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US Treasury yields rise after economic data easily surpasses expectations

U.S. government bond yields rose on Tuesday after economic data surpassed expectations.

The yield on the benchmark 10-year Treasury note rose to 2.268 percent at 3:51 p.m. ET, while the yield on the 30-year Treasury bond was higher at 2.839 percent. Bond yields move inversely to prices.

The 2-year Treasury note hit a high yield of 1.355 percent, the 10-year Treasury note hit a high yield of 2.283 percent, and the 30-year Treasury bond hit a high yield of 2.871 percent, all of which are the highest levels since August 8.

Retail sales rose 0.6 percent in July, more than the expected increase of 0.4 percent. Meanwhile, import prices rebounded after two straight months of declines, advancing 0.1 percent.

The Empire State manufacturing index spiked to 25.2 in August from just 9.8 in July.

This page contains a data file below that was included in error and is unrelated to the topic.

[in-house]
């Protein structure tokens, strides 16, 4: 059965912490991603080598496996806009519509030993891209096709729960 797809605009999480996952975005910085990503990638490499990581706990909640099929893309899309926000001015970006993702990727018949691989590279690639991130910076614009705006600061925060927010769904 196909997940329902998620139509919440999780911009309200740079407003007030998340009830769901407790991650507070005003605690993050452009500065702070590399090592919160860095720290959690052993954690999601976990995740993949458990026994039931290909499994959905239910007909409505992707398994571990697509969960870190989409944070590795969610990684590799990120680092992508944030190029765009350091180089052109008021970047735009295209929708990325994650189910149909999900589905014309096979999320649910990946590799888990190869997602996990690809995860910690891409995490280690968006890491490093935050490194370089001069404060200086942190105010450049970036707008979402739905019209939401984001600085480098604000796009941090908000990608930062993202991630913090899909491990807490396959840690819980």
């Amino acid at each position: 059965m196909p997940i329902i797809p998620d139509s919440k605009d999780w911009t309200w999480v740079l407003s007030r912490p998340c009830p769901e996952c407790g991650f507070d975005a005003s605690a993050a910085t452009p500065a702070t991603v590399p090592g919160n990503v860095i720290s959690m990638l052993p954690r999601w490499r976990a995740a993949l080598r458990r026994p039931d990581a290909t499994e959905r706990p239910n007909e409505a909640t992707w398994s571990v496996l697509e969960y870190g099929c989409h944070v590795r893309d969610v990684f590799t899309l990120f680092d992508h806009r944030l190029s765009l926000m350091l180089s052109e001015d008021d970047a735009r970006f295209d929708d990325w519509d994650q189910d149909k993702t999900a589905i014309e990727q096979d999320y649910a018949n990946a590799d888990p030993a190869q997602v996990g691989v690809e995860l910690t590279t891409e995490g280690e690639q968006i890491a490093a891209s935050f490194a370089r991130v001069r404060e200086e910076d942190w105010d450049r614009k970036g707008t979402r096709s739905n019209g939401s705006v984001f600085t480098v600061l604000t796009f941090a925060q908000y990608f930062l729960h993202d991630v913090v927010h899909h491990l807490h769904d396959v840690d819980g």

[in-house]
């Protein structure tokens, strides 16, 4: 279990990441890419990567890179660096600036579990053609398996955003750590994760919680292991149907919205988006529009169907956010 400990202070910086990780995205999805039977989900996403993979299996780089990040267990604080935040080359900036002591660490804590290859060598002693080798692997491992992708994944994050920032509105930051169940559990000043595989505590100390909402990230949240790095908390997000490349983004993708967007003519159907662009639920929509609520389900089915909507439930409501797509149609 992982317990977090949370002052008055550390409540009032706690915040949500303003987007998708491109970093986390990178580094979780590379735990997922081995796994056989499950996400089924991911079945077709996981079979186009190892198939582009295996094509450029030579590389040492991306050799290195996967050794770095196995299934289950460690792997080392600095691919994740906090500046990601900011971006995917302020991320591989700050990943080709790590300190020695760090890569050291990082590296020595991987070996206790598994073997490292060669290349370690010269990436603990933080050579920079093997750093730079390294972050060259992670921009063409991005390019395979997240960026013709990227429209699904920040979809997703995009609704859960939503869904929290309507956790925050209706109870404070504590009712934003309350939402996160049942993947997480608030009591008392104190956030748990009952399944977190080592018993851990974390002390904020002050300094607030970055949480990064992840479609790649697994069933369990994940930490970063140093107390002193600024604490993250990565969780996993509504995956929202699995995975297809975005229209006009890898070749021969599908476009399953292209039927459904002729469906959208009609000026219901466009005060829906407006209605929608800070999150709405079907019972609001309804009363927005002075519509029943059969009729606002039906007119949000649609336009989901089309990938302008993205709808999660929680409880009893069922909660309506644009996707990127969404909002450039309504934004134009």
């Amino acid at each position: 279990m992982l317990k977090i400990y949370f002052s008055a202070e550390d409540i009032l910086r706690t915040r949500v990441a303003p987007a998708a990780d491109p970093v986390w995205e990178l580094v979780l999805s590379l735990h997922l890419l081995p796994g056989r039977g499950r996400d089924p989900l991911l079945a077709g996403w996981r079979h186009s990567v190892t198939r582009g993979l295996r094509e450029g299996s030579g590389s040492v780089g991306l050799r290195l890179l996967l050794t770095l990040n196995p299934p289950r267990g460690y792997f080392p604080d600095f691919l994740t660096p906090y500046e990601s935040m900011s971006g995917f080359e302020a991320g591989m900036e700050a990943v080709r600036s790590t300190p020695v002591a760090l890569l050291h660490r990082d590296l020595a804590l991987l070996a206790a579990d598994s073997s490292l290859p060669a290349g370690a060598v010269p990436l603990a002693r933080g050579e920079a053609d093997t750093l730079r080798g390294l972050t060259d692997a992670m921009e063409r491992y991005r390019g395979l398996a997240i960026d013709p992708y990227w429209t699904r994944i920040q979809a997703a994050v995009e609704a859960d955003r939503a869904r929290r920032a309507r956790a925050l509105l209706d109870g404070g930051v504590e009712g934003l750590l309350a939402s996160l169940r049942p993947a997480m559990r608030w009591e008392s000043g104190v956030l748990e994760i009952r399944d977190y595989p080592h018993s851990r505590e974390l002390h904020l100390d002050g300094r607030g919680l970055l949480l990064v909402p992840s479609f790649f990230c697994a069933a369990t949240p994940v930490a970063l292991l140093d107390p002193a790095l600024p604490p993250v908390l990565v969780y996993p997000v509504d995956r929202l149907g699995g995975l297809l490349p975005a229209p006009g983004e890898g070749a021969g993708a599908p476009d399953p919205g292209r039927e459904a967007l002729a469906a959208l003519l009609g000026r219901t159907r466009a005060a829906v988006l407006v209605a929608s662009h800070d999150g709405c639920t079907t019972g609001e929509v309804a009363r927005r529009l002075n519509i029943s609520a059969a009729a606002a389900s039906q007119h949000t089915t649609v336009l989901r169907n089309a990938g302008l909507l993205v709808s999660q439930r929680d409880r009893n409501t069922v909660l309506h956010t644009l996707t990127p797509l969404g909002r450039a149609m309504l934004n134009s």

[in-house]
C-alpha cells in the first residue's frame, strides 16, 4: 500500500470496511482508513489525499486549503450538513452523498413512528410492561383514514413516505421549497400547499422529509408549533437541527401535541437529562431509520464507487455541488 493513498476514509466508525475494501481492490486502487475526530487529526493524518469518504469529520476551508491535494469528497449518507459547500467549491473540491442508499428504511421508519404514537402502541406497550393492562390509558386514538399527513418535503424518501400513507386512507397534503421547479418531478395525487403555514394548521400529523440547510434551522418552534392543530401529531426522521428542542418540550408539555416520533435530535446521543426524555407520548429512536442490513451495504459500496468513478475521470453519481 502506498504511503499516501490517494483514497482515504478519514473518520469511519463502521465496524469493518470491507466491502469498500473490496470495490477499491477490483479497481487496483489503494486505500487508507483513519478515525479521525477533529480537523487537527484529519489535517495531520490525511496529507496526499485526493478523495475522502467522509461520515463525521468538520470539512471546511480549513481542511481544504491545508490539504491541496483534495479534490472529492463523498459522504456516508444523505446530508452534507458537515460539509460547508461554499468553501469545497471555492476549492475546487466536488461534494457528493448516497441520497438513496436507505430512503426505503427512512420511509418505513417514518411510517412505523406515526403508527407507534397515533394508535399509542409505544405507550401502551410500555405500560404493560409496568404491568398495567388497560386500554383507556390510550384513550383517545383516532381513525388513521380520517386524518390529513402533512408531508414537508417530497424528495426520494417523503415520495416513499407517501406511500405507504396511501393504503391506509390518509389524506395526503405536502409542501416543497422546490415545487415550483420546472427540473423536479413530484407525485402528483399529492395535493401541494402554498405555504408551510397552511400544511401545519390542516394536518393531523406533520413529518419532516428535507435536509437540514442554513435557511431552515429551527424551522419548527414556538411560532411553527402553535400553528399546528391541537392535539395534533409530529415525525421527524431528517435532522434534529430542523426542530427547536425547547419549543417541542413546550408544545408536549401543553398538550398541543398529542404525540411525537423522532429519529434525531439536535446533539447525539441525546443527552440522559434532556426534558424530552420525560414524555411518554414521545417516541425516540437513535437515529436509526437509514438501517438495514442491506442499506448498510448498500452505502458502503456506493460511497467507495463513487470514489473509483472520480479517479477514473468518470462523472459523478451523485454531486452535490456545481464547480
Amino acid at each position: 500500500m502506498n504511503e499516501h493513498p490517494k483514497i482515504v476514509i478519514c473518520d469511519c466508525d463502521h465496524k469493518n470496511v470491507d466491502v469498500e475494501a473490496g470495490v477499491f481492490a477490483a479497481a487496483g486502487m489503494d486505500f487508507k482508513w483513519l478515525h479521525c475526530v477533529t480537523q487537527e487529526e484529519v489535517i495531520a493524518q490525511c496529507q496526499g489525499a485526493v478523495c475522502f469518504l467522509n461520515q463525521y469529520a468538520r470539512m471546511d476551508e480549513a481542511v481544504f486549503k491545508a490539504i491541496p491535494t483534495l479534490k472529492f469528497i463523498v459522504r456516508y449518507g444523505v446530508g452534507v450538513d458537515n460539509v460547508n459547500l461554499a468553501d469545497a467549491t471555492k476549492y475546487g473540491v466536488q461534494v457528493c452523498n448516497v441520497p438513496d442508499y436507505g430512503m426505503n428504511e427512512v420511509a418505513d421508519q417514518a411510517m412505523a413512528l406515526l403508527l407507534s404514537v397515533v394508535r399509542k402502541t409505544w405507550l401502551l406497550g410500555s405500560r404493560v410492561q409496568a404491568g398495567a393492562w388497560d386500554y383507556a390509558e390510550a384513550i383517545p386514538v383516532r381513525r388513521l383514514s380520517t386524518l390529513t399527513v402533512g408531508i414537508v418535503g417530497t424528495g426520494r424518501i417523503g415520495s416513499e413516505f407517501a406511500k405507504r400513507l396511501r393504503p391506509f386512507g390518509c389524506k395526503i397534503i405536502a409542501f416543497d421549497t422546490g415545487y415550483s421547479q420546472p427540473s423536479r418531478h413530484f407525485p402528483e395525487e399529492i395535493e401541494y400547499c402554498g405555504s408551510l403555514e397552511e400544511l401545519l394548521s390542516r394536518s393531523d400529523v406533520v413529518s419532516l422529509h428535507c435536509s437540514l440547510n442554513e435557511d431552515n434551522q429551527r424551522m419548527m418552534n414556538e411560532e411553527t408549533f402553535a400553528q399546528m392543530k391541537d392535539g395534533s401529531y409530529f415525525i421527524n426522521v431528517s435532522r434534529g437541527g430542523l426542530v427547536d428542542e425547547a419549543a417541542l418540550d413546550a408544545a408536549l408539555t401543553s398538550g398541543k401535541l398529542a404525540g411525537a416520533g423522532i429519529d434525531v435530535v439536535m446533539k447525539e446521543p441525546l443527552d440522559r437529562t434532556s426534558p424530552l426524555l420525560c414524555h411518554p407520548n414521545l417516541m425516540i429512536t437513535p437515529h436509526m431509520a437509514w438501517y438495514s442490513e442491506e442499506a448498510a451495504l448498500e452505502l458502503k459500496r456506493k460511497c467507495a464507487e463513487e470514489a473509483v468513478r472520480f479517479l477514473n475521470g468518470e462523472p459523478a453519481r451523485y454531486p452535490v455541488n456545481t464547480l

Yields had already notched slight gains as tension with North Korea appeared to have eased for the time being.

U.S. Markets Overview: Treasurys chart

In other data news, a monthly index of builder sentiment rose 4 points to the highest level since May. The National Association of Home Builders/Wells Fargo Housing Market Index reported that builder sentiment rose to 68. The index was at 59 last August.

In the latest news surrounding North Korea's ongoing tensions with the U.S., the Asian country's leader Kim Jong Un stated that he would hold fire on making a decision surrounding a missile strike on the area around Guam, with the leader reportedly looking for future actions by the U.S. before making a decision, Reuters reported citing the KCNA.

Tension between the two nations increased last week after a heated exchange of words between President Donald Trump and the North Korean government.

Looking to commodities, oil prices rebounded modestly from earlier losses on Tuesday after WTI dropped over 2.5 percent Monday.

No major speeches by the U.S. Federal Reserve occurred on Tuesday, however investors are in wait and see mode, ahead of the FOMC minutes due out on Wednesday.

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CNBC's Gina Francolla contributed to this report.